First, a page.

Friday, April 08th, 2011 | Author:

(Demonstrators protesting to protect coral reefs in Belize.)

Coral reefs, “the rainforests of the seas”, are very beneficial for humans and are necessary for the survival of marine life. So why are we (whether directly or indirectly) destroying them? And what can we do to stop harming these coral reefs? These are some of the thoughts that first pop into my mind when thinking about threatened coral reefs. On this wonderful website about coral reefs I found some answers to my questions.

First, I think it is important to discuss why we should care about coral reefs. According to NOAA, coral reef tourism, jobs, and food amounts to about $375 billion per year. Since coral reefs need specific living conditions to thrive (shallow depth, warm water, specific salinity), they tend to grow around tropical islands, many of whose economies rely heavily on tourism revenue. What will happen to these countries economies if all of a sudden their coral reefs (a major source of tourism profits) have died? Will less people take vacations to those countries? Those affected countries could lose billions of dollars a year as a result.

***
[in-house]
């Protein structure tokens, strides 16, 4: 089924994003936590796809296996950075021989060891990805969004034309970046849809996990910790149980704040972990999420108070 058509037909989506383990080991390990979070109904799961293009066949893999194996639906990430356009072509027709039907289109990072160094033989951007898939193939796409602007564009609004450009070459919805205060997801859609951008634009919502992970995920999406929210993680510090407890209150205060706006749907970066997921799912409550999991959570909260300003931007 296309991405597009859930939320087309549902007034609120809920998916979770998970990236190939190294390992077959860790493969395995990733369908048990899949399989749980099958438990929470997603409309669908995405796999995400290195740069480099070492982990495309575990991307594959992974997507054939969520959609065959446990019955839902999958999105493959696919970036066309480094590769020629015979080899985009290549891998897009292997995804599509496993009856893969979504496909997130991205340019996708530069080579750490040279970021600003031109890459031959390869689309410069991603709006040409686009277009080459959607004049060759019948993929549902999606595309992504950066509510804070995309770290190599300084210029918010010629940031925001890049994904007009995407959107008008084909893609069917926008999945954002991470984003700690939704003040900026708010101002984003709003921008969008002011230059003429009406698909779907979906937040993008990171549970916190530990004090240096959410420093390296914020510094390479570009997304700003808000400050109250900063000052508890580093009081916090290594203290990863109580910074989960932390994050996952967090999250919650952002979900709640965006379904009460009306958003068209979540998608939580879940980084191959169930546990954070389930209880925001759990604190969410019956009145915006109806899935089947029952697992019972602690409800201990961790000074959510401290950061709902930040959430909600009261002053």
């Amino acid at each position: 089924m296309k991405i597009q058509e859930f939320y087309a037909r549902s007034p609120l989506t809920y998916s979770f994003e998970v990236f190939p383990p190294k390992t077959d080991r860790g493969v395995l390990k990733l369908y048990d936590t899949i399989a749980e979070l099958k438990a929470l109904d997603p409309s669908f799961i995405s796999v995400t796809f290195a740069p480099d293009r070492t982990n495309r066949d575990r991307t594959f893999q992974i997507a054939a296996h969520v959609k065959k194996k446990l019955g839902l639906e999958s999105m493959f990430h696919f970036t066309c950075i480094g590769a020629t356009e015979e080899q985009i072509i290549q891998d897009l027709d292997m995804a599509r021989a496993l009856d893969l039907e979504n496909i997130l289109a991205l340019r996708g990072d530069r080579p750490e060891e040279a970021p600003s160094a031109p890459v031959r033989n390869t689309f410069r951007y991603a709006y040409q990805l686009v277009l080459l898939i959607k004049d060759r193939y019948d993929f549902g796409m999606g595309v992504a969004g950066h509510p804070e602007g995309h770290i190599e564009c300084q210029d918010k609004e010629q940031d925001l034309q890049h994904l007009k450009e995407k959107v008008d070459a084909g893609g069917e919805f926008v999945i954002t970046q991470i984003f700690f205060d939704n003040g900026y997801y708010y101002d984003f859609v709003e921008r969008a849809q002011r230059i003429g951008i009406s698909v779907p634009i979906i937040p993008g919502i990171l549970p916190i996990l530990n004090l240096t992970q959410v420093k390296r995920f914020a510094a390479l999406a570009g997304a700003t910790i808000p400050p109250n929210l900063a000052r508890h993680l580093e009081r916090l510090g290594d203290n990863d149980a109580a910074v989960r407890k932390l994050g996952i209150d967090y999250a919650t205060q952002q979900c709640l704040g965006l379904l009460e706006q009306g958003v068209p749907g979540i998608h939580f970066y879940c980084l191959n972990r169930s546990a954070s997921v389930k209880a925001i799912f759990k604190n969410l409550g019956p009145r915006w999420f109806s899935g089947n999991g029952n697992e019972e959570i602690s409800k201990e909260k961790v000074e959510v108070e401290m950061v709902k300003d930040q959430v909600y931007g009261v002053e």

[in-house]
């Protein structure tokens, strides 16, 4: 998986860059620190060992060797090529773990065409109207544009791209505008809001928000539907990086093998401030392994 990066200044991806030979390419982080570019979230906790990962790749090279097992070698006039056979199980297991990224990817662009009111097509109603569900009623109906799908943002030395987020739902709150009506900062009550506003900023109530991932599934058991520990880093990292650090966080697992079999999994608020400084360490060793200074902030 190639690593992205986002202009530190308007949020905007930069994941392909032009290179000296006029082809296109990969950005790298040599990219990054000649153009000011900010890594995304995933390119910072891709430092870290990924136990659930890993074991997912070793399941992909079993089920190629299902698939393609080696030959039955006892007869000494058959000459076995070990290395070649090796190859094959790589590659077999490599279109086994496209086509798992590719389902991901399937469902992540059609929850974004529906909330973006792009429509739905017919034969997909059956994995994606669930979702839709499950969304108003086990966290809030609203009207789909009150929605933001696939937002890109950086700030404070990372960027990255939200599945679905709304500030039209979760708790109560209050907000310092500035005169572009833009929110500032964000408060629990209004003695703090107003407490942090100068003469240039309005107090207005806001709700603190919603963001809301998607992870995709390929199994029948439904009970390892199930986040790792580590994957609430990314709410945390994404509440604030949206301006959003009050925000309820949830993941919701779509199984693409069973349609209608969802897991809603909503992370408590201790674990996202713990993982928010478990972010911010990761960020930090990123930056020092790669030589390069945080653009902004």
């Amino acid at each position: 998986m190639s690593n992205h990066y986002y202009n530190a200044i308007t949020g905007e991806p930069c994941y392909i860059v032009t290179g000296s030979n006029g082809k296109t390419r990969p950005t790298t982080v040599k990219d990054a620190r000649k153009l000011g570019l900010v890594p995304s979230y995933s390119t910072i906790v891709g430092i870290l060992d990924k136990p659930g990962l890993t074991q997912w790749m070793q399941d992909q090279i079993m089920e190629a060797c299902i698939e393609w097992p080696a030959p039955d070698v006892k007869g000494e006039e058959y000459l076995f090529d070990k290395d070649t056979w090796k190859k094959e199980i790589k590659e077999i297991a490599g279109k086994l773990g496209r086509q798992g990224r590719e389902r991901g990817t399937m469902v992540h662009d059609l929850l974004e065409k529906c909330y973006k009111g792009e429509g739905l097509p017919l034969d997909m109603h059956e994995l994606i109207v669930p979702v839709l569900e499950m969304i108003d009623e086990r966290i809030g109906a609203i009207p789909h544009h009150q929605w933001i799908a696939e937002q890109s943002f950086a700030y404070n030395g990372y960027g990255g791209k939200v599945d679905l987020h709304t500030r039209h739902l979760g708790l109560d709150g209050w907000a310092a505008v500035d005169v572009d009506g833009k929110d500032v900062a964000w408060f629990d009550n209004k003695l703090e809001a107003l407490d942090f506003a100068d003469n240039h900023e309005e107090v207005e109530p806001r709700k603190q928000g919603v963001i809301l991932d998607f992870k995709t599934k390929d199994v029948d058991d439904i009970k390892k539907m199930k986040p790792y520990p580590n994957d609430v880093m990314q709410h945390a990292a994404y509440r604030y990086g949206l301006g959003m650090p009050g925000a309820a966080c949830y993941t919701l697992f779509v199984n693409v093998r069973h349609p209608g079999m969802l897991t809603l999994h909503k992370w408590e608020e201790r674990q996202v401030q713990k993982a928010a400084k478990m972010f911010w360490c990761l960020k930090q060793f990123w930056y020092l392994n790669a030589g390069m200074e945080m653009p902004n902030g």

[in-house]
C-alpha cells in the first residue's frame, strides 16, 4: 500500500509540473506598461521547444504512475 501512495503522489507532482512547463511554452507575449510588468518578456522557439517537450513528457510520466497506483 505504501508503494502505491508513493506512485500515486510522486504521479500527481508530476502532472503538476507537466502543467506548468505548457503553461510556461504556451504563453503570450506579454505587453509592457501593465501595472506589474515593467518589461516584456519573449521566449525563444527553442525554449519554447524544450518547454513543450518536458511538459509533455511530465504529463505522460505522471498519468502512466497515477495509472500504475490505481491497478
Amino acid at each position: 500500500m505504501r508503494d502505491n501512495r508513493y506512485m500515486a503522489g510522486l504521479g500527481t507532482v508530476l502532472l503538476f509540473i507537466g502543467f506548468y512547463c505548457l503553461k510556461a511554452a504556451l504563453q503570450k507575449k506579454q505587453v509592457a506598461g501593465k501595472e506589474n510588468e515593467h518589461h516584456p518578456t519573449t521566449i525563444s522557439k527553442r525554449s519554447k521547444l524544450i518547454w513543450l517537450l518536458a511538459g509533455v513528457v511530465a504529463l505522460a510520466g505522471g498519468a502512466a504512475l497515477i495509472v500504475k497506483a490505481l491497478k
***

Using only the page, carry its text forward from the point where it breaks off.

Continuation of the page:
Besides coral reefs important economic value, we should also care because they are an intricate part of the marine food web. About 25% of fish take shelter in coral reefs, along with up to 2 million other species. Therefore, if most of the coral reefs in the ocean die, 2 million species would become displaced, and perhaps die. This would have a devastating effect on the food web. In turn, that would effect our fisheries (which we also discussed in class). We are already overfishing 75% of wild fish. If these wild fish (our food source) lose their food source (smaller fish, microorganisms, etc) because the coral reefs supporting those species have died, then the populations of wild fish we eat will take a sharp decline. (Which will be bad because they’re already in danger/overfished!)

In addition, coral reefs also protect shorelines by lessening the impact of storms and waves. While I could go on and on discussing more about coral reefs, I think the two points I made about why we should care about coral reefs are possibly the most important. Especially because it explains why coral reefs are important to us, therefore, governments and people can realize that it is in our best interests to preserve them!

-Kristen Callahan

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  1. Dr. Szulczewski says:

    I do think you made these points in a very convincing way.

  2. Kristen Callahan says:

    Thanks! I know I thought the first picture was so cool because it shows that people can truly make a difference and get their message out!

  3. Amanda Howland says:

    Great summarization about coral reefs and their two most important factors to us humans! I also really loved the very first picture on your post, it sends a great message all on its own. I too think it is very important in protecting and saving our coral reefs since they are very vital to the sea and to us as you mentioned.